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Avdimi of Haifa

From Wikipedia, the free encyclopedia

Tomb of Avdimi of Haifa, Haifa, Israel
Tomb of Avdimi of Haifa, Haifa, Israel

Avdimi of Haifa (Hebrew: אבדימי דמן חיפה‎, translit: Avdimi d'min Haifa; in the Jerusalem Talmud: אבדומה ד'חיפה‎, translit: Avduma d'Haifa; hebraized form of Ancient Greek: Εὔδημος, Eudēmos[1]) was among the greatest of the amoraim of Eretz Israel[2] who flourished during the 3rd and 4th centuries.

He was a student of Levi ben Sisi and Resh Lakish and his pupils included Rabbi Abbahu, Rav Zeira and Rabbi Helbo.[2]

His traditional burial place lies in the ancient Jewish cemetery in Haifa, on Yaffa Street. Travelers and pilgrims from the Middle Ages noted his grave site.


He was a recognized authority in halakhic matters, prominent contemporaries as well as successors citing his views in support of their own. He was also distinguished in aggadah.

According to him, this rule of etiquette should be observed: When a scholar (hakham) passes to take his seat at college, one should rise in his honor within a distance of four cubits, and remain standing till he has passed to a like distance. In honor of a vice-president of the Sanhedrin (av beit din), one should rise as soon as one perceives him coming, and remain standing until he has passed to a distance of four cubits; but when the president of the Sanhedrin (nasi) passes, one should rise as soon as one observes him approaching, and remain standing long enough for him to reach his place and be seated; for thus the Bible says,[3] "All the people stood up . . . and looked after Moses, until he was gone into the tent".[4]

Commenting on Ecclesiastes 12:7, "And the spirit shall return to God who gave it," the famous aggadist, R. Samuel ben Nahman remarked that R. Avdima of Haifa thus illustrates this passage: "A priest who was a chaver (i.e. who was strict in observing the laws of purity), entrusted a sacred loaf of terumah to one less strict (Am ha'aretz), saying, 'Behold, I am clean, and my house is clean, and my utensils are clean, and this loaf is clean: if you will return it to me in the condition in which I hand it to thee, well and good; if not, I shall burn it in thy presence.' Thus says the Holy One—blessed be He!—to man, 'Behold, I am pure, and My mansion is pure, and My ministers are pure, and the soul which I give into thy keeping is pure: if thou wilt return it to Me as I give it to thee, it shall be well; otherwise, I shall burn it in thy presence'".[5]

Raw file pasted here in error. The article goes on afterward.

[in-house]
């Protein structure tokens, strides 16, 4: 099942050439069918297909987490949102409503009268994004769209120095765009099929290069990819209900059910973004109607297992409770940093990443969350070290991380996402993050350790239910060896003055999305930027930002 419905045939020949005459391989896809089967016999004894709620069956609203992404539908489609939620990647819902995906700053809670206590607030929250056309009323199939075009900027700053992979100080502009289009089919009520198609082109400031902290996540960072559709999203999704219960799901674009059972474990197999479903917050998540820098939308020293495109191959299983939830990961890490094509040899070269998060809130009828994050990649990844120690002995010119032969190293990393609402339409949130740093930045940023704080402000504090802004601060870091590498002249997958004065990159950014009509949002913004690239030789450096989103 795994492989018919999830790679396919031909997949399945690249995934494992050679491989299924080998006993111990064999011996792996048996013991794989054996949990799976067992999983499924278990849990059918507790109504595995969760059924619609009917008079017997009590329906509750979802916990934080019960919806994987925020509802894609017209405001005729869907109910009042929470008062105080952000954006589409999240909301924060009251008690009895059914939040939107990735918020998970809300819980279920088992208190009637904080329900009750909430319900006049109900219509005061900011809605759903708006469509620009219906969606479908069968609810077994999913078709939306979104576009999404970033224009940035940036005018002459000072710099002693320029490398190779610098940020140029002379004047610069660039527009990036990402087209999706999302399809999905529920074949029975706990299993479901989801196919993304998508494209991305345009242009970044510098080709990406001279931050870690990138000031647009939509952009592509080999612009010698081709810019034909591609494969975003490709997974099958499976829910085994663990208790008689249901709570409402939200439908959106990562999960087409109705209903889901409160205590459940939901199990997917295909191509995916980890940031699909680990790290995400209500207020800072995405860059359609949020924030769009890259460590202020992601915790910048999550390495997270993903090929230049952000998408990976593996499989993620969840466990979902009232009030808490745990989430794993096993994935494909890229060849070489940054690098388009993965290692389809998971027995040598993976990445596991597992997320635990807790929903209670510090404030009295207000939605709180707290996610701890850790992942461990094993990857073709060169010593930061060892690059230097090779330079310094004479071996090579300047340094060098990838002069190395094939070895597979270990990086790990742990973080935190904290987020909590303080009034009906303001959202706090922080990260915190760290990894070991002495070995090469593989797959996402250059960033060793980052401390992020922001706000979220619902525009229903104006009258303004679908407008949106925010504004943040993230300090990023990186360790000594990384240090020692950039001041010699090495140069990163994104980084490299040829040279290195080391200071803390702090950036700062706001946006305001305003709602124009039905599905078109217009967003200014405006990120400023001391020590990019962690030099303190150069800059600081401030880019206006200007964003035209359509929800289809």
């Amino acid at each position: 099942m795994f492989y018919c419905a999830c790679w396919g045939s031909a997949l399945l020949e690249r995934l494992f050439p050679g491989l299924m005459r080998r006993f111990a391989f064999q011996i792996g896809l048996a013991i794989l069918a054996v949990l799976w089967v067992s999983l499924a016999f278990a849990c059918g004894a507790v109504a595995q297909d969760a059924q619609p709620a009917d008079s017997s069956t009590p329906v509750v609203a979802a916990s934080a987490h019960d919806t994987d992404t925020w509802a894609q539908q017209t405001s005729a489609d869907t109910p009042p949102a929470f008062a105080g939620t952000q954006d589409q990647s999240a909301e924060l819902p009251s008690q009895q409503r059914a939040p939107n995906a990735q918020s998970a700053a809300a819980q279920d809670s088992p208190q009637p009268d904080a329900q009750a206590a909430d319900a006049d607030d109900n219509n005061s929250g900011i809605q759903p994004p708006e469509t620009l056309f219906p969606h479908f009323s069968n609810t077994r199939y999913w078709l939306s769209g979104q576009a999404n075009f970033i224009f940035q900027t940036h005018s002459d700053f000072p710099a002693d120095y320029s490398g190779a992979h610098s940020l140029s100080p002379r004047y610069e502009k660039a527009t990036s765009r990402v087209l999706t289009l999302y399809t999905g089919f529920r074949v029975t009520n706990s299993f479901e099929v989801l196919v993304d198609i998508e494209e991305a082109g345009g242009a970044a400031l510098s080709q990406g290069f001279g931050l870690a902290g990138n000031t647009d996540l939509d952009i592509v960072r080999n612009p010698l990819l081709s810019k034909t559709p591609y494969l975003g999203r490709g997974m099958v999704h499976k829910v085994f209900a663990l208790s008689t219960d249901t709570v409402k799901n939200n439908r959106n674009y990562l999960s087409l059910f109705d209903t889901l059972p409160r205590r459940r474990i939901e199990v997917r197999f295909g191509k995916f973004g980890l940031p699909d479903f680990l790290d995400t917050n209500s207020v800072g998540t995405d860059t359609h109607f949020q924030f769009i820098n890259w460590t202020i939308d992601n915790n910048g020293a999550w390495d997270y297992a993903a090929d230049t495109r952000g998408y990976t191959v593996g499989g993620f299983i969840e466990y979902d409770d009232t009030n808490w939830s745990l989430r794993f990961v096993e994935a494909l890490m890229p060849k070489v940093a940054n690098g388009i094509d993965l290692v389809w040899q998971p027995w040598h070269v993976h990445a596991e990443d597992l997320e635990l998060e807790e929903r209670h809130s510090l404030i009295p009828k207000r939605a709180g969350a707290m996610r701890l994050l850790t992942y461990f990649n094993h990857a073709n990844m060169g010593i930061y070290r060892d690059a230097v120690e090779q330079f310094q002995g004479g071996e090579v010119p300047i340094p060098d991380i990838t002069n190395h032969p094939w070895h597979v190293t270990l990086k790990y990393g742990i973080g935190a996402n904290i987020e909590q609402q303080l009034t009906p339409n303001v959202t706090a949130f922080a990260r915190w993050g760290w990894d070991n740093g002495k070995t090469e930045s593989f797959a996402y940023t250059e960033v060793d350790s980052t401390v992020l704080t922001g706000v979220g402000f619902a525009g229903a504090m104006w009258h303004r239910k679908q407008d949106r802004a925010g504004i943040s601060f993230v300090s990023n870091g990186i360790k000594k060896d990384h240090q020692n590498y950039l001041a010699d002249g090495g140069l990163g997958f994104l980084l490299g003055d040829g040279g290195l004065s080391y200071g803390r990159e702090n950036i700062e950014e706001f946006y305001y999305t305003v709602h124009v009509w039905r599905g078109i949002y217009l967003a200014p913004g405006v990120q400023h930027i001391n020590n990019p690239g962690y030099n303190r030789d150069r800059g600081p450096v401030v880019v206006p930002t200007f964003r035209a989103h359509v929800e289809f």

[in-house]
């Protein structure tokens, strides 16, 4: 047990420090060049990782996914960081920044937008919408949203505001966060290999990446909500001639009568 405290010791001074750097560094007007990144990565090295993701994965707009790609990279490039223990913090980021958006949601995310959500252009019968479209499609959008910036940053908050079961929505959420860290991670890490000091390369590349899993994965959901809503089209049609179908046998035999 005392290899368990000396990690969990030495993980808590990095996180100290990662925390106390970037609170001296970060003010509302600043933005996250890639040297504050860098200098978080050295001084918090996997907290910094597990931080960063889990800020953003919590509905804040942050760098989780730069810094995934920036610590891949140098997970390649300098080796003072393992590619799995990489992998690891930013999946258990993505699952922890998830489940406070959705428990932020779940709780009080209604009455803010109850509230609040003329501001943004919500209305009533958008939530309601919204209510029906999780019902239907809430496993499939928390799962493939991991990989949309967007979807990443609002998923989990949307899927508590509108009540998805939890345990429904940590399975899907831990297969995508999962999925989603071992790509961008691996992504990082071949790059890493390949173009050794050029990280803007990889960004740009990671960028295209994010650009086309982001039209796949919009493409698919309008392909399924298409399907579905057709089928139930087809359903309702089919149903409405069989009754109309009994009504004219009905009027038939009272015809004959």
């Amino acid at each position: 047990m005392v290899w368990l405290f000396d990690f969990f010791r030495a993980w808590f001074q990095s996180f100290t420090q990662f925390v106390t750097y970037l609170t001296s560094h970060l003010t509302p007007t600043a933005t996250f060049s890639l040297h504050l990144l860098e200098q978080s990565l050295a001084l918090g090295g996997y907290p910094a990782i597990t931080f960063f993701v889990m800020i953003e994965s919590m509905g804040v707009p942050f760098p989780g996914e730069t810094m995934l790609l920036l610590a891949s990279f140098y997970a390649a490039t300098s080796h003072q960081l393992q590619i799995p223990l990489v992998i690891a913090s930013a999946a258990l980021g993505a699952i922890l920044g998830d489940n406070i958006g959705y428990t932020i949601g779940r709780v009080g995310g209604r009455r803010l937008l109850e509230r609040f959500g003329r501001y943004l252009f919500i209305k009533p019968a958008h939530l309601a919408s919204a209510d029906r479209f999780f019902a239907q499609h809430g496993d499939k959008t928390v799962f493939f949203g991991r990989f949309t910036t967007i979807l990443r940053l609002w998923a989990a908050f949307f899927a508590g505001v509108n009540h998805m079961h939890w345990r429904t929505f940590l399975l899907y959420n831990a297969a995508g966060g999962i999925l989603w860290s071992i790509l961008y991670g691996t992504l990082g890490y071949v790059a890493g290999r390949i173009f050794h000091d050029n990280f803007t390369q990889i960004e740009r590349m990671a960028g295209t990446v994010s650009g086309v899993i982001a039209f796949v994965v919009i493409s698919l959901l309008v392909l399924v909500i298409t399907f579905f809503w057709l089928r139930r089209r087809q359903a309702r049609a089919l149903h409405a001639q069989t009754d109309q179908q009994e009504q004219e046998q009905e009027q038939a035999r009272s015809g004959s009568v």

• With the destruction of the First Temple, the gift of prophecy was taken from the prophets and bestowed upon the learned.[6]
  • Before man eats and drinks he has two hearts; after he eats and drinks he has but one.[7]


  1. ^ Michael Katz and Gershon Schwartz, Searching for Meaning in Midrash, Philadelphia: JPS, 2002, p. 3
  2. ^ a b Toldos Tannaim ve-Amoraim Archived October 2, 2012, at the Wayback Machine, Vol 1., pg.91-92.
  3. ^ Exodus 33:8
  4. ^ Kiddushin 33b
  5. ^ Ecclesiastes Rabbah 12:7
  6. ^ Bava Batra 12a
  7. ^ Bava Batra 12b; Yalkut Shimoni Job, § 906

 This article incorporates text from a publication now in the public domainSinger, Isidore; et al., eds. (1901–1906). "Abdima (Dimi) of Ḥaifa". The Jewish Encyclopedia. New York: Funk & Wagnalls.

This page was last edited on 7 January 2021, at 02:40
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